Subject: Re: LKM support
To: None <email@example.com>
From: Perry E. Metzger <firstname.lastname@example.org>
Date: 11/10/1996 09:44:07
"John S. Dyson" writes:
> One minor clarification -- MFS allocates VIRTUAL MEMORY, or normal
> process memory space. So, that space is backed by swap, and can
> (with dubious effects) be paged out. You really want to avoid
> paging your MFS, but it can/will be under tight memory conditions.
> Actually, I think of the paged MFS as having an advantage over a pure
> ramdisk (that takes up wired memory all of the time.) When memory
> does get tight, that allocated space for metadata, and unused files
> is pushed out to swap space... The key is to NOT take advantange
> of its pageability to excess.
I agree that it is good to have an MFS paged out.
I also agree with Chris, however, that the design is suboptimal.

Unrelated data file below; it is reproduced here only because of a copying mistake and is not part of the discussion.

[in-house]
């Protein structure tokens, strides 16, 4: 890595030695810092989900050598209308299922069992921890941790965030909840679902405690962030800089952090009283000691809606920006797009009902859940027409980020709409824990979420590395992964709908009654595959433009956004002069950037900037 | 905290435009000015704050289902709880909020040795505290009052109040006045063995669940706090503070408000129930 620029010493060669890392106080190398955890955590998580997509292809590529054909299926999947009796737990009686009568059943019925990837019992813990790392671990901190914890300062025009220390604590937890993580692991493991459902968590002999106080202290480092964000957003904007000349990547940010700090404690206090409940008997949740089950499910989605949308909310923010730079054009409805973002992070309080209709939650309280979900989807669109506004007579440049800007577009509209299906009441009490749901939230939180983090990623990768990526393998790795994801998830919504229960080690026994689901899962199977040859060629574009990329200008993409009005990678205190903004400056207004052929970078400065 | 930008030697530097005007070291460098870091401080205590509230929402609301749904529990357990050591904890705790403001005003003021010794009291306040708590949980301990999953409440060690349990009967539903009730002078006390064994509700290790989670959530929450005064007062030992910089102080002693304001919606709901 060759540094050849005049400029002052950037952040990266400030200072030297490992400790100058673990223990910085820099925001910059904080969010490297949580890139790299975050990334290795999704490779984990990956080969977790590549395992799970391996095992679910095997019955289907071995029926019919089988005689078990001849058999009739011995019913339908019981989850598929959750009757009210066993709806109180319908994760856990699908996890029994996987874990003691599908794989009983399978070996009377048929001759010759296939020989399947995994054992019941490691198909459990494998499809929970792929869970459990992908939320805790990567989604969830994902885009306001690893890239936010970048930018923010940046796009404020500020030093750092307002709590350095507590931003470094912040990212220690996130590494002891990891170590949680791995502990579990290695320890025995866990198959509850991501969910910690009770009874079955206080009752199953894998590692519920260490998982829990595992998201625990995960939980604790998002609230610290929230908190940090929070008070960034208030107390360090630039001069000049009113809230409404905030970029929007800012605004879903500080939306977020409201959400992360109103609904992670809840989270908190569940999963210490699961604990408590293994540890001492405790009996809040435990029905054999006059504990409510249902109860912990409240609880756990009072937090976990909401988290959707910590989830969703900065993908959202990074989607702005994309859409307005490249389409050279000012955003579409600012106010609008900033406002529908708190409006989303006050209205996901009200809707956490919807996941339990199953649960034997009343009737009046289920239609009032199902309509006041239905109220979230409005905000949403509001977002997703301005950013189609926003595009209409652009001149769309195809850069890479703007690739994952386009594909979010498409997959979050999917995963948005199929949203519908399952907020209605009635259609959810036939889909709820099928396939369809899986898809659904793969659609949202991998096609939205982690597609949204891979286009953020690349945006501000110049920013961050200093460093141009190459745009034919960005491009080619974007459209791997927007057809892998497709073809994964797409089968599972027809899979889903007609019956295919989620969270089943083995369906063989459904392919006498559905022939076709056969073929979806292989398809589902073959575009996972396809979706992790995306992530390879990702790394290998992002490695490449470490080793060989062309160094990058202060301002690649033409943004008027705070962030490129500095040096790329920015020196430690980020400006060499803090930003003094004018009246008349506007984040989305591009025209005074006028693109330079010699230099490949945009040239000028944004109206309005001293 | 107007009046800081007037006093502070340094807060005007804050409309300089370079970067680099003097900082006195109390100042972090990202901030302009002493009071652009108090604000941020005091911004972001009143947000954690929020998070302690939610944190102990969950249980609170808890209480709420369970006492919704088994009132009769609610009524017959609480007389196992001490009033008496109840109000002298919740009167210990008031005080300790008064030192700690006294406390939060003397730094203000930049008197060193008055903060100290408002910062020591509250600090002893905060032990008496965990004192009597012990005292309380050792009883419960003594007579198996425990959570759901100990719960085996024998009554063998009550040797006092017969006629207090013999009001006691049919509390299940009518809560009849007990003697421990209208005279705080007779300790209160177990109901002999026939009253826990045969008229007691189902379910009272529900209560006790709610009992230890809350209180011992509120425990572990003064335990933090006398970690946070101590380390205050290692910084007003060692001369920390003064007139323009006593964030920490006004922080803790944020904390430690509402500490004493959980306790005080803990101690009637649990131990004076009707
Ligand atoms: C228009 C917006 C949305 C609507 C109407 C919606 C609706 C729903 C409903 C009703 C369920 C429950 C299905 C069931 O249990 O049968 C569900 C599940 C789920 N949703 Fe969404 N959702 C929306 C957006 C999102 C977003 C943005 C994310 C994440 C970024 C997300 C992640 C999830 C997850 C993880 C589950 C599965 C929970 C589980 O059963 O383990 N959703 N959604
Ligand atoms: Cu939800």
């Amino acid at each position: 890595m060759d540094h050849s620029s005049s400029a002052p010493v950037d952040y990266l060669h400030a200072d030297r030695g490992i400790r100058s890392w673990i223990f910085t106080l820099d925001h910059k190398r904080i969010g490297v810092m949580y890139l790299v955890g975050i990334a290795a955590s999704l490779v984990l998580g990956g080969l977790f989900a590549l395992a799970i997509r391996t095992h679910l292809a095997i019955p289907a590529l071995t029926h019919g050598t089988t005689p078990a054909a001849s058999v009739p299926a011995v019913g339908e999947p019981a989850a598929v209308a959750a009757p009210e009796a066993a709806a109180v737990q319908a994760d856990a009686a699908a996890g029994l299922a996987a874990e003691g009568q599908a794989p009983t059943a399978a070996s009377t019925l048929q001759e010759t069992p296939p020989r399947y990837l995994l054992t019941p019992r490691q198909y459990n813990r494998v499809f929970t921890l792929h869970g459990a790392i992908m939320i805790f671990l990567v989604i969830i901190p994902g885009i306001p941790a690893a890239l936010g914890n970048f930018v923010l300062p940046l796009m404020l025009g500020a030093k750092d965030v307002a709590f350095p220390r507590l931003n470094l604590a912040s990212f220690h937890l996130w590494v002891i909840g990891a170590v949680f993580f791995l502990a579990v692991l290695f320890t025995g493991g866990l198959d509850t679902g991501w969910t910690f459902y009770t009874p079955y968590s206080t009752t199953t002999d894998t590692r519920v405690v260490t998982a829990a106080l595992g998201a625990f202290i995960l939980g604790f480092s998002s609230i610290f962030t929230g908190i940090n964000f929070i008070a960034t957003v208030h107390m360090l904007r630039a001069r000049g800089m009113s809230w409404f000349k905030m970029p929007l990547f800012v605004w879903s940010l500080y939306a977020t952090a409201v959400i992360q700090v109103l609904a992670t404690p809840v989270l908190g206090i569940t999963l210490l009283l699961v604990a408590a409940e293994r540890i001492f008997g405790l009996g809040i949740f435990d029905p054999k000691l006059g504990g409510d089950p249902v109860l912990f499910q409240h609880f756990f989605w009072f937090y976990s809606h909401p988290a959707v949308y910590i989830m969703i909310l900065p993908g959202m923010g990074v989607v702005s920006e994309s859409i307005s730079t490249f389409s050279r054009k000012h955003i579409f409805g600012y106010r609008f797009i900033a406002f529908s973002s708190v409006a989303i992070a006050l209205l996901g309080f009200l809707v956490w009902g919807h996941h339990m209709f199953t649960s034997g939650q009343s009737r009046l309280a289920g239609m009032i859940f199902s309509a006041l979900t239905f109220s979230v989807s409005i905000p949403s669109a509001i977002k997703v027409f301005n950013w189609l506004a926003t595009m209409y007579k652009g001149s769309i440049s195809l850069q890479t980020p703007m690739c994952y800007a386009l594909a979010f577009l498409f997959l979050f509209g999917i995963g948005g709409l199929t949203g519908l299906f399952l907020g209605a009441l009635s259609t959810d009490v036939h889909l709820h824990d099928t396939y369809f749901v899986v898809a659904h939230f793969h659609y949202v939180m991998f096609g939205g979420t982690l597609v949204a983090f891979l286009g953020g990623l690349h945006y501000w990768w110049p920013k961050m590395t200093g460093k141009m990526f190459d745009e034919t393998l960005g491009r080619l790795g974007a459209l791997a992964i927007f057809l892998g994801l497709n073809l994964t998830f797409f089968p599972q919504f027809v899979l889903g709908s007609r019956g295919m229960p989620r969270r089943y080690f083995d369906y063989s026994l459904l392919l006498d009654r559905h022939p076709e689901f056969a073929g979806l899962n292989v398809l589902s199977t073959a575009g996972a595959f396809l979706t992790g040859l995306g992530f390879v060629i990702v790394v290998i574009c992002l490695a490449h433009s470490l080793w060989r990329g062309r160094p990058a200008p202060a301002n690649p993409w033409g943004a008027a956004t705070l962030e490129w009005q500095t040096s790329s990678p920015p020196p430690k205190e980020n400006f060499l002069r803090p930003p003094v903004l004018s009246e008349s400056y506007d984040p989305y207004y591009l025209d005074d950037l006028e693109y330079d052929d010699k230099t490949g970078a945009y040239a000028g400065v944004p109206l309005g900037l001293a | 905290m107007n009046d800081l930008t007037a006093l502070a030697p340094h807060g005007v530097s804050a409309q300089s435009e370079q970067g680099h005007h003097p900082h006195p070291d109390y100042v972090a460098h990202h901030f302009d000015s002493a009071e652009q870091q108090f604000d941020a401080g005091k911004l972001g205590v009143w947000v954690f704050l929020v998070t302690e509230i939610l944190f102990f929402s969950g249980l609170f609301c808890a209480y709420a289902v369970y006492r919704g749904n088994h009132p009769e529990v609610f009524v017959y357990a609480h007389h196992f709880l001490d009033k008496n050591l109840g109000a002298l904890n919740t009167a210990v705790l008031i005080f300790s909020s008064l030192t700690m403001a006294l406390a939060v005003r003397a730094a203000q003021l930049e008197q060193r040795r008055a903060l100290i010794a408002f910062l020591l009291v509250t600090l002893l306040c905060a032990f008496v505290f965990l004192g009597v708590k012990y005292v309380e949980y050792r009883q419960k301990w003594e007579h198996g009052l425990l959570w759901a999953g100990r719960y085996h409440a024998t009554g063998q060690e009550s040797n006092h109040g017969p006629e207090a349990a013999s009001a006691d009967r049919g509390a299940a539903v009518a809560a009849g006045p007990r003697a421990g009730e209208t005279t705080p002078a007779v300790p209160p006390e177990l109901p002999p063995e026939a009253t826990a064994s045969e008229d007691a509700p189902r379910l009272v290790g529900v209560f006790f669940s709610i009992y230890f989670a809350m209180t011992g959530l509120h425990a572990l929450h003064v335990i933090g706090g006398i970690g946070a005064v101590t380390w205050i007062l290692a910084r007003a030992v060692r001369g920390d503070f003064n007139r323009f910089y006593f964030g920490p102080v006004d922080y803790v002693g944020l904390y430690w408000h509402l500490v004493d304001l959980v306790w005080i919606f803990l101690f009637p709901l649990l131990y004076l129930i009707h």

Sun's equivalent of MFS has lots of nice features -- automatically
grows and shrinks (obviously, as everyone notes, you want to be able
to configure a cap), etc. Just the fact that the file blocks have to
be copyin'ed/copyout'ed seems like a lose to me.
The characteristics I think one really wants are:
1) No fixed size, just an ability to set the maximum.
2) Data structures for "file" storage that take advantage of the fact
that you are in RAM, not on disk.
3) pageable if necessary
4) Efficient storage; minimal number of memory copies needed to get to